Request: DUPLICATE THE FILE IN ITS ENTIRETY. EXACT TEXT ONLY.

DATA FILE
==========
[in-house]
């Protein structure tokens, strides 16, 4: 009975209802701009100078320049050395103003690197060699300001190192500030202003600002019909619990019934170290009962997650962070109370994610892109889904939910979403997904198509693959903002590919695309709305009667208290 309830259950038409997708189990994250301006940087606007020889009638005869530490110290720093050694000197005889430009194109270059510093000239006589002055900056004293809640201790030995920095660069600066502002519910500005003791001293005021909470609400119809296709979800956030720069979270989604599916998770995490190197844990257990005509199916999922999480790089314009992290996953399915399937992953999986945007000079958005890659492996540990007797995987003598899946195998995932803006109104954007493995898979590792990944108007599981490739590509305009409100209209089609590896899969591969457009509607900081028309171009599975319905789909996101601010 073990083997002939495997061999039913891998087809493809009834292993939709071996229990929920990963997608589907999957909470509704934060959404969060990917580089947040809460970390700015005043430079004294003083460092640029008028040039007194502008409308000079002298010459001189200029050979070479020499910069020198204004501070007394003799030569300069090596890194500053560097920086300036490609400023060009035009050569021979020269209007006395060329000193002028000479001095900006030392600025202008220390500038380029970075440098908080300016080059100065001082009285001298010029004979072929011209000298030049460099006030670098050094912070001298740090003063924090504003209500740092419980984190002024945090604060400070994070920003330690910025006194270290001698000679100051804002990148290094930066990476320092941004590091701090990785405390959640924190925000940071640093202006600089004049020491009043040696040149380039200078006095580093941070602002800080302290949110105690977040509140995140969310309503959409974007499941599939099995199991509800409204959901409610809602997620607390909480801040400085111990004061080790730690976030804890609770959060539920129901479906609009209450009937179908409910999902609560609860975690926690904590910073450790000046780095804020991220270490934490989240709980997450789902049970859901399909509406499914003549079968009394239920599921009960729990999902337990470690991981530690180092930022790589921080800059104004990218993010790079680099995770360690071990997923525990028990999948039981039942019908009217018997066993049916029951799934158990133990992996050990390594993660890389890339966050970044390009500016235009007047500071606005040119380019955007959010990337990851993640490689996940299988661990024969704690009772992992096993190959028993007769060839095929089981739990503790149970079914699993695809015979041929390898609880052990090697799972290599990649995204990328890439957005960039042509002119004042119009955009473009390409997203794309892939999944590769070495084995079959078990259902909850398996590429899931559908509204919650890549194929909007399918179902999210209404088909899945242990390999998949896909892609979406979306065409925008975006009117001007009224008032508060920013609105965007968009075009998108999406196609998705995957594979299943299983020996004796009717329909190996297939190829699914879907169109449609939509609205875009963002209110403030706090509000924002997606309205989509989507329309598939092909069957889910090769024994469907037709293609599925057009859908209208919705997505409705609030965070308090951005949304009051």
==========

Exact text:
[in-house]
């Protein structure tokens, strides 16, 4: 009975209802701009100078320049050395103003690197060699300001190192500030202003600002019909619990019934170290009962997650962070109370994610892109889904939910979403997904198509693959903002590919695309709305009667208290 309830259950038409997708189990994250301006940087606007020889009638005869530490110290720093050694000197005889430009194109270059510093000239006589002055900056004293809640201790030995920095660069600066502002519910500005003791001293005021909470609400119809296709979800956030720069979270989604599916998770995490190197844990257990005509199916999922999480790089314009992290996953399915399937992953999986945007000079958005890659492996540990007797995987003598899946195998995932803006109104954007493995898979590792990944108007599981490739590509305009409100209209089609590896899969591969457009509607900081028309171009599975319905789909996101601010 073990083997002939495997061999039913891998087809493809009834292993939709071996229990929920990963997608589907999957909470509704934060959404969060990917580089947040809460970390700015005043430079004294003083460092640029008028040039007194502008409308000079002298010459001189200029050979070479020499910069020198204004501070007394003799030569300069090596890194500053560097920086300036490609400023060009035009050569021979020269209007006395060329000193002028000479001095900006030392600025202008220390500038380029970075440098908080300016080059100065001082009285001298010029004979072929011209000298030049460099006030670098050094912070001298740090003063924090504003209500740092419980984190002024945090604060400070994070920003330690910025006194270290001698000679100051804002990148290094930066990476320092941004590091701090990785405390959640924190925000940071640093202006600089004049020491009043040696040149380039200078006095580093941070602002800080302290949110105690977040509140995140969310309503959409974007499941599939099995199991509800409204959901409610809602997620607390909480801040400085111990004061080790730690976030804890609770959060539920129901479906609009209450009937179908409910999902609560609860975690926690904590910073450790000046780095804020991220270490934490989240709980997450789902049970859901399909509406499914003549079968009394239920599921009960729990999902337990470690991981530690180092930022790589921080800059104004990218993010790079680099995770360690071990997923525990028990999948039981039942019908009217018997066993049916029951799934158990133990992996050990390594993660890389890339966050970044390009500016235009007047500071606005040119380019955007959010990337990851993640490689996940299988661990024969704690009772992992096993190959028993007769060839095929089981739990503790149970079914699993695809015979041929390898609880052990090697799972290599990649995204990328890439957005960039042509002119004042119009955009473009390409997203794309892939999944590769070495084995079959078990259902909850398996590429899931559908509204919650890549194929909007399918179902999210209404088909899945242990390999998949896909892609979406979306065409925008975006009117001007009224008032508060920013609105965007968009075009998108999406196609998705995957594979299943299983020996004796009717329909190996297939190829699914879907169109449609939509609205875009963002209110403030706090509000924002997606309205989509989507329309598939092909069957889910090769024994469907037709293609599925057009859908209208919705997505409705609030965070308090951005949304009051």